The Art of Scepticism in a Data-Driven World
I think most people that use Social Media are all too familiar with just how toxic it has become. Every few months or so, I conduct research on the platforms to gauge the levels of toxicity that can be found on some of my platforms of choice. I predominantly focus on Twitter and Reddit for the most part, primarily due to the fact that these are the only channels I use.
Over the years I have deleted all other accounts on Social Media platforms because I have found that the actual service that they deliver has nothing to do with Social or Media and relates more with surveillance capital and subversion. Christopher Wylie discusses these aspects more in Mindf*ck: Inside Cambridge Analytica's Plot to Break the World
Inside Cambridge Analytica's Plot to Break the World
whistleblower Christopher Wylie, the definitive story of the Brexit coup, the making of Bannon's America, and an ongoing crime against democracy
Why I read this book
There is an ever increasing amount of Misinformation, Disinformation and Fake News being spread throughout the internet, Social Media and even traditional media.It has quite literally reached pandemic levels during the pandemic.
Things have really seem to go up yet another notch with the invasion of Ukraine by the Russian State. It is also well documented and proven without any doubt that one of major purveyors of Misinformation and Disinformation is the Russian State themselves.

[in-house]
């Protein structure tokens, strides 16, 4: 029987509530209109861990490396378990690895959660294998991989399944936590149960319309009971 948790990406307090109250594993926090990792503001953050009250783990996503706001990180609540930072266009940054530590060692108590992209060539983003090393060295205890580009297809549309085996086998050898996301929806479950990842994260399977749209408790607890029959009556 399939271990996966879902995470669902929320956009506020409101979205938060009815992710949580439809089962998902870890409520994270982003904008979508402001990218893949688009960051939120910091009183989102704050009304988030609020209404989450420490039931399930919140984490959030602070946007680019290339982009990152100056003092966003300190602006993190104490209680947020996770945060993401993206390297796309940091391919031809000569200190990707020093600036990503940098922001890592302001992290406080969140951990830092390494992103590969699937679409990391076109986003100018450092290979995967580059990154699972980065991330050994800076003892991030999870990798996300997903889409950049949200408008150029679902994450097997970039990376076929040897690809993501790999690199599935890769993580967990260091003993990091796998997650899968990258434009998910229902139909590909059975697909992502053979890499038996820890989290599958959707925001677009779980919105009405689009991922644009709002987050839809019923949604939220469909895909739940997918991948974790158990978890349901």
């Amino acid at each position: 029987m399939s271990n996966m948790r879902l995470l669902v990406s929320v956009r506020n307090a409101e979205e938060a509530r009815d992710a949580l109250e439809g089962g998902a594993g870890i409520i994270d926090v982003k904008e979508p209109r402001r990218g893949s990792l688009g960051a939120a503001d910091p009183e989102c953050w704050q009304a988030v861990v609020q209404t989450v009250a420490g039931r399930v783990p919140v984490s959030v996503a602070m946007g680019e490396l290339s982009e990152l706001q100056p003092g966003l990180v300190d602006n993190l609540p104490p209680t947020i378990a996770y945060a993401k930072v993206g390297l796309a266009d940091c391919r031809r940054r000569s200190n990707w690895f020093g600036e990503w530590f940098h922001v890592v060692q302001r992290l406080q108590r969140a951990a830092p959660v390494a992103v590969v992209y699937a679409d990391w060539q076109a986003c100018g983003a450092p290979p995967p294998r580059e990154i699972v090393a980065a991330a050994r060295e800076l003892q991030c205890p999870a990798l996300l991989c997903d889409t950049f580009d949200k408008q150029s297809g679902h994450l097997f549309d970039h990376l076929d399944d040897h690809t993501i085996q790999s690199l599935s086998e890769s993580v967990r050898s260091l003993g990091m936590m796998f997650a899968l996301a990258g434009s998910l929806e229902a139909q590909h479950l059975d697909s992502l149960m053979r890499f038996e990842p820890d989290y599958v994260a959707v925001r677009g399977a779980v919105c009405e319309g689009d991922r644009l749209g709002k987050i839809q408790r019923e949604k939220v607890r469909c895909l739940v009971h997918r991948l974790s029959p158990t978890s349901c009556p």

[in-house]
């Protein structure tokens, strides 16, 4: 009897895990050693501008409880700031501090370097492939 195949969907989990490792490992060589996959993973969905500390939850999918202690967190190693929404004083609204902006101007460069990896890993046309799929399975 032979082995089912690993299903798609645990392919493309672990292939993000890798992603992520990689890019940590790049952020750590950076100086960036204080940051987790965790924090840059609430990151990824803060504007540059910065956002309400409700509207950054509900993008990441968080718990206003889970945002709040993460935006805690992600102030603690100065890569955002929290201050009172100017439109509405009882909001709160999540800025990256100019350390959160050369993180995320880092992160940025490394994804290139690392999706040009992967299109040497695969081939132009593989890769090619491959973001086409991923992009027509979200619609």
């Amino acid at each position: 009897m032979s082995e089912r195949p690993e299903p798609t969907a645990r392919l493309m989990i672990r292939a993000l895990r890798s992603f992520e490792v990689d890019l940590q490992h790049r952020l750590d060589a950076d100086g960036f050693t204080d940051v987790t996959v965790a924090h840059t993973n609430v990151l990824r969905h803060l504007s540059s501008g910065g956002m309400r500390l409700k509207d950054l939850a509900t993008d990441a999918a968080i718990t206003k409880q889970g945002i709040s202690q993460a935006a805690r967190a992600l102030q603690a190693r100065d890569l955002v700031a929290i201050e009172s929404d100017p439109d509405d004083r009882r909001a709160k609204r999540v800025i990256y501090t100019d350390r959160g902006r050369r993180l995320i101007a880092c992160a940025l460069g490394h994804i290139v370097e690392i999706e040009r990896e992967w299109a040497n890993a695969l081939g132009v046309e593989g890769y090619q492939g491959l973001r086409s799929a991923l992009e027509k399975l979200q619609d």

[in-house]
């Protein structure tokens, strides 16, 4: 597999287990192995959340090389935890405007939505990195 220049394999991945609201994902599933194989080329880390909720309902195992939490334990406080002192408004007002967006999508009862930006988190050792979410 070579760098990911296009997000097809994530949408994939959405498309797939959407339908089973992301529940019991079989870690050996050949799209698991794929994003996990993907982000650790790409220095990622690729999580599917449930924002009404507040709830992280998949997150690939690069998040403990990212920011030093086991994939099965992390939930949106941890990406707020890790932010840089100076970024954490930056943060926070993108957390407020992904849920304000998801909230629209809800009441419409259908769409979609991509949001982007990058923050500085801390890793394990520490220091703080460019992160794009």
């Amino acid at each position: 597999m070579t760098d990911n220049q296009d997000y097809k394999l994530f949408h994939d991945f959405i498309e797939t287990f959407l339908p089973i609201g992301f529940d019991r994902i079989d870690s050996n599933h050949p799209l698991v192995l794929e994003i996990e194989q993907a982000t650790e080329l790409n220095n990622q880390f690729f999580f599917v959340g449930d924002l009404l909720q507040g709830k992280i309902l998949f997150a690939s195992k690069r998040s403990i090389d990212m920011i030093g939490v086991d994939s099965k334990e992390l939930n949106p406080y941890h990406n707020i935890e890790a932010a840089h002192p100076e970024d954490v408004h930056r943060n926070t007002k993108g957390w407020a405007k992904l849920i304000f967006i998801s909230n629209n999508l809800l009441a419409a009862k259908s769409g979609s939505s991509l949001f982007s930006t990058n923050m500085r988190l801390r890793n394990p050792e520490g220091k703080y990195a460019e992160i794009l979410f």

In censorship in freemarkets I touched on this subject, in how it relates to the search engine Duck Duck Go decision to down rank known Russian State sources in its index. Clearly this decision touched a nerve among its user base. In my opinion, I believe this is a misunderstanding of what the intention, in that they think the move is a form of censorship, but in reality it's not.
Researching the various profiles of the users that appeared to be so outraged or offended by the search engines move, it became apparent to me that a large proportion of them had actually fallen to victim to Things have really seem to go up yet another notch with the invasion of Ukraine by the Russian State. It is also well documented and proven without any doubt that one of major purveyors of Misinformation and Disinformation themselves.
I came to the realisation that it must be getting increasingly difficult for people to tell the difference between Misinformation, Disinformation and actual information. This is compounded by the fact that we are bombarded with more information everyday and algorithms are used to disseminate information to us based on likes and likes of our supposed friends. There is actually very little verification on the authenticity or even accuracy of the information that regurgitated onto our timelines.Political figures seems to continuously swamp us with data and supposed facts that seem to always be discredited or proven to incorrect.
Political figures seems to continuouslt swamp us with data and supposed facts that seem to always be discredited or proven to incorrect.
I was looking for some answers as to what steps I could take to ensure that the data and information I take in is actually valid.
What I like about this book
The book divides the topic into two phases:
- spotting bullshit
- calling bullshit.
The bulk of the book is devoted to spotting bullshit, with the final chapter addressing how to call bullshit.